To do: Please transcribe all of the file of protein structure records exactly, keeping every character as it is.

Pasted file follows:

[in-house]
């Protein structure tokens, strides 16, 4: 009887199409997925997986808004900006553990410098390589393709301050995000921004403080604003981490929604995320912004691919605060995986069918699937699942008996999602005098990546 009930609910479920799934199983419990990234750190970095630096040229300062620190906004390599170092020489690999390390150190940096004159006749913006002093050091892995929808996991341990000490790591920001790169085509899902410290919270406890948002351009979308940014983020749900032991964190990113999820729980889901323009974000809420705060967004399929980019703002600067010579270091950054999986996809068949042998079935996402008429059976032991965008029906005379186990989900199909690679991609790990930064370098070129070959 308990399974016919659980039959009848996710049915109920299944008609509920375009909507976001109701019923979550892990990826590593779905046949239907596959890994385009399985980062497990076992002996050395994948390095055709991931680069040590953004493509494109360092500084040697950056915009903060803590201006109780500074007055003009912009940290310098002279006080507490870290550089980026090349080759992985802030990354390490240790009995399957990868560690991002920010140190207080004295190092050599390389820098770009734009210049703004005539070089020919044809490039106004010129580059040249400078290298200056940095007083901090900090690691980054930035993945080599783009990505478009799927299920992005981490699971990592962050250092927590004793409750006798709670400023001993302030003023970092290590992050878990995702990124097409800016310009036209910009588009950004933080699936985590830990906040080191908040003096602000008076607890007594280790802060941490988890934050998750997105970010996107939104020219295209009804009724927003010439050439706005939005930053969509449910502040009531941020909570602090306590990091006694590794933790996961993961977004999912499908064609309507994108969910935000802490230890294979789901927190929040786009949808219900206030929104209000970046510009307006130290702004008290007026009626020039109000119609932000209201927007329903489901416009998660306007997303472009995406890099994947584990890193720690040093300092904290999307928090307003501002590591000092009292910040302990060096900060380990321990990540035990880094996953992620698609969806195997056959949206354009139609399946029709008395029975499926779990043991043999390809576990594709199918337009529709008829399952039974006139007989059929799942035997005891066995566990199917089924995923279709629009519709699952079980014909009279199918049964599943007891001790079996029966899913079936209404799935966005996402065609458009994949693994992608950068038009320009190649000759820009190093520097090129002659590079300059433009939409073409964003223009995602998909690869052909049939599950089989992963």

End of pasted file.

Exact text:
[in-house]
């Protein structure tokens, strides 16, 4: 009887199409997925997986808004900006553990410098390589393709301050995000921004403080604003981490929604995320912004691919605060995986069918699937699942008996999602005098990546 009930609910479920799934199983419990990234750190970095630096040229300062620190906004390599170092020489690999390390150190940096004159006749913006002093050091892995929808996991341990000490790591920001790169085509899902410290919270406890948002351009979308940014983020749900032991964190990113999820729980889901323009974000809420705060967004399929980019703002600067010579270091950054999986996809068949042998079935996402008429059976032991965008029906005379186990989900199909690679991609790990930064370098070129070959 308990399974016919659980039959009848996710049915109920299944008609509920375009909507976001109701019923979550892990990826590593779905046949239907596959890994385009399985980062497990076992002996050395994948390095055709991931680069040590953004493509494109360092500084040697950056915009903060803590201006109780500074007055003009912009940290310098002279006080507490870290550089980026090349080759992985802030990354390490240790009995399957990868560690991002920010140190207080004295190092050599390389820098770009734009210049703004005539070089020919044809490039106004010129580059040249400078290298200056940095007083901090900090690691980054930035993945080599783009990505478009799927299920992005981490699971990592962050250092927590004793409750006798709670400023001993302030003023970092290590992050878990995702990124097409800016310009036209910009588009950004933080699936985590830990906040080191908040003096602000008076607890007594280790802060941490988890934050998750997105970010996107939104020219295209009804009724927003010439050439706005939005930053969509449910502040009531941020909570602090306590990091006694590794933790996961993961977004999912499908064609309507994108969910935000802490230890294979789901927190929040786009949808219900206030929104209000970046510009307006130290702004008290007026009626020039109000119609932000209201927007329903489901416009998660306007997303472009995406890099994947584990890193720690040093300092904290999307928090307003501002590591000092009292910040302990060096900060380990321990990540035990880094996953992620698609969806195997056959949206354009139609399946029709008395029975499926779990043991043999390809576990594709199918337009529709008829399952039974006139007989059929799942035997005891066995566990199917089924995923279709629009519709699952079980014909009279199918049964599943007891001790079996029966899913079936209404799935966005996402065609458009994949693994992608950068038009320009190649000759820009190093520097090129002659590079300059433009939409073409964003223009995602998909690869052909049939599950089989992963």